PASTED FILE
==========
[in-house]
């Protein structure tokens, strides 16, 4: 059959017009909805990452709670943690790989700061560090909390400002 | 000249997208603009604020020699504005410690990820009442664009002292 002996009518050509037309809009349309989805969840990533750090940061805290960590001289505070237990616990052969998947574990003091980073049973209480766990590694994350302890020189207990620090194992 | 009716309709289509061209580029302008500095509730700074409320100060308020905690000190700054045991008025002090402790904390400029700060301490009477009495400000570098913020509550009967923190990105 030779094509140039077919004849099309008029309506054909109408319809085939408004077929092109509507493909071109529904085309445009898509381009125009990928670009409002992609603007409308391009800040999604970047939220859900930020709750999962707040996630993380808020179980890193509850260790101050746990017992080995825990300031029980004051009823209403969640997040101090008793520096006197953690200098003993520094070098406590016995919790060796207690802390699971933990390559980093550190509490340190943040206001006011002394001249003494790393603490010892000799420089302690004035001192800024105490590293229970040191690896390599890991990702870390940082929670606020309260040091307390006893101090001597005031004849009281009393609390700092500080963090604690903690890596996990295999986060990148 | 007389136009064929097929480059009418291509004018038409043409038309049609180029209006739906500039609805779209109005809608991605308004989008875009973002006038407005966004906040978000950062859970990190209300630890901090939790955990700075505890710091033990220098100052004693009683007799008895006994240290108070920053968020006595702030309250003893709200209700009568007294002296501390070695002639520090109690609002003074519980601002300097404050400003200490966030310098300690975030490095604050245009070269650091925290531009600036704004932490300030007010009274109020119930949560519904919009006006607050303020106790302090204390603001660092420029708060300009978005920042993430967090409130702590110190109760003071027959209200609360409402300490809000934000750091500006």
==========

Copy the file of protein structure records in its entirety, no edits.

[in-house]
């Protein structure tokens, strides 16, 4: 059959017009909805990452709670943690790989700061560090909390400002 | 000249997208603009604020020699504005410690990820009442664009002292 002996009518050509037309809009349309989805969840990533750090940061805290960590001289505070237990616990052969998947574990003091980073049973209480766990590694994350302890020189207990620090194992 | 009716309709289509061209580029302008500095509730700074409320100060308020905690000190700054045991008025002090402790904390400029700060301490009477009495400000570098913020509550009967923190990105 030779094509140039077919004849099309008029309506054909109408319809085939408004077929092109509507493909071109529904085309445009898509381009125009990928670009409002992609603007409308391009800040999604970047939220859900930020709750999962707040996630993380808020179980890193509850260790101050746990017992080995825990300031029980004051009823209403969640997040101090008793520096006197953690200098003993520094070098406590016995919790060796207690802390699971933990390559980093550190509490340190943040206001006011002394001249003494790393603490010892000799420089302690004035001192800024105490590293229970040191690896390599890991990702870390940082929670606020309260040091307390006893101090001597005031004849009281009393609390700092500080963090604690903690890596996990295999986060990148 | 007389136009064929097929480059009418291509004018038409043409038309049609180029209006739906500039609805779209109005809608991605308004989008875009973002006038407005966004906040978000950062859970990190209300630890901090939790955990700075505890710091033990220098100052004693009683007799008895006994240290108070920053968020006595702030309250003893709200209700009568007294002296501390070695002639520090109690609002003074519980601002300097404050400003200490966030310098300690975030490095604050245009070269650091925290531009600036704004932490300030007010009274109020119930949560519904919009006006607050303020106790302090204390603001660092420029708060300009978005920042993430967090409130702590110190109760003071027959209200609360409402300490809000934000750091500006």